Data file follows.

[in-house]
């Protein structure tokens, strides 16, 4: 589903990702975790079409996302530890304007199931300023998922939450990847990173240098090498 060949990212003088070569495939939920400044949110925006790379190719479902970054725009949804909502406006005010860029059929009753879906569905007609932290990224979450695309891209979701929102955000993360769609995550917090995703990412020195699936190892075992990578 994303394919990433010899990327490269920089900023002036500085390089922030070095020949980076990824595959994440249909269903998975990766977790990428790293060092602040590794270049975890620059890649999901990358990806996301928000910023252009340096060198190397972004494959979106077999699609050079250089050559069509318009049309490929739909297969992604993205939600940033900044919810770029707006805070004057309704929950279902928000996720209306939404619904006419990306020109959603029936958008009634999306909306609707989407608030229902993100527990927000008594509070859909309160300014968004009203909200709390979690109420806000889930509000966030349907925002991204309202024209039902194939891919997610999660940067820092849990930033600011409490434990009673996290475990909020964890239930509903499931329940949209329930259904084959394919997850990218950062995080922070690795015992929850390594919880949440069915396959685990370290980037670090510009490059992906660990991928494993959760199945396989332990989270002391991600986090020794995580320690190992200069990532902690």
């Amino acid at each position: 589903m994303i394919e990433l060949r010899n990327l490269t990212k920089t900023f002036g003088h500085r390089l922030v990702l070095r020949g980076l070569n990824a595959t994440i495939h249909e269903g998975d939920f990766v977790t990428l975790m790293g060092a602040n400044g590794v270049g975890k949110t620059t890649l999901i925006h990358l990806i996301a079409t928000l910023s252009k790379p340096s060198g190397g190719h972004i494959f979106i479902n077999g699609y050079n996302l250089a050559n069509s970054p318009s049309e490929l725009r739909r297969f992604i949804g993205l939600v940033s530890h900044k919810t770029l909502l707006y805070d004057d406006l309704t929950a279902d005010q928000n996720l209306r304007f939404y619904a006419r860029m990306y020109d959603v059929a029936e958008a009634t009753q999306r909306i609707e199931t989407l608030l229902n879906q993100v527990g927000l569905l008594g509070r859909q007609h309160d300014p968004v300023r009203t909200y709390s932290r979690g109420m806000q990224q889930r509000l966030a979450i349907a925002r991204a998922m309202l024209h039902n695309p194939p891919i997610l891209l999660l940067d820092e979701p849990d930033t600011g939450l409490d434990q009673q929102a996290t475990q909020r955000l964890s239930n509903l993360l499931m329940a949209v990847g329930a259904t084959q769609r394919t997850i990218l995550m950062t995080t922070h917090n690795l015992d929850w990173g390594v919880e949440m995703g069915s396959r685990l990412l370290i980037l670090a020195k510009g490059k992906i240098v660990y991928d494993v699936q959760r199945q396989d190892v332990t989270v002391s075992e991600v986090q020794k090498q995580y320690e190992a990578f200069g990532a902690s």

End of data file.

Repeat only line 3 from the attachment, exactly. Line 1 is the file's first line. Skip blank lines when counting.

């Amino acid at each position: 589903m994303i394919e990433l060949r010899n990327l490269t990212k920089t900023f002036g003088h500085r390089l922030v990702l070095r020949g980076l070569n990824a595959t994440i495939h249909e269903g998975d939920f990766v977790t990428l975790m790293g060092a602040n400044g590794v270049g975890k949110t620059t890649l999901i925006h990358l990806i996301a079409t928000l910023s252009k790379p340096s060198g190397g190719h972004i494959f979106i479902n077999g699609y050079n996302l250089a050559n069509s970054p318009s049309e490929l725009r739909r297969f992604i949804g993205l939600v940033s530890h900044k919810t770029l909502l707006y805070d004057d406006l309704t929950a279902d005010q928000n996720l209306r304007f939404y619904a006419r860029m990306y020109d959603v059929a029936e958008a009634t009753q999306r909306i609707e199931t989407l608030l229902n879906q993100v527990g927000l569905l008594g509070r859909q007609h309160d300014p968004v300023r009203t909200y709390s932290r979690g109420m806000q990224q889930r509000l966030a979450i349907a925002r991204a998922m309202l024209h039902n695309p194939p891919i997610l891209l999660l940067d820092e979701p849990d930033t600011g939450l409490d434990q009673q929102a996290t475990q909020r955000l964890s239930n509903l993360l499931m329940a949209v990847g329930a259904t084959q769609r394919t997850i990218l995550m950062t995080t922070h917090n690795l015992d929850w990173g390594v919880e949440m995703g069915s396959r685990l990412l370290i980037l670090a020195k510009g490059k992906i240098v660990y991928d494993v699936q959760r199945q396989d190892v332990t989270v002391s075992e991600v986090q020794k090498q995580y320690e190992a990578f200069g990532a902690s």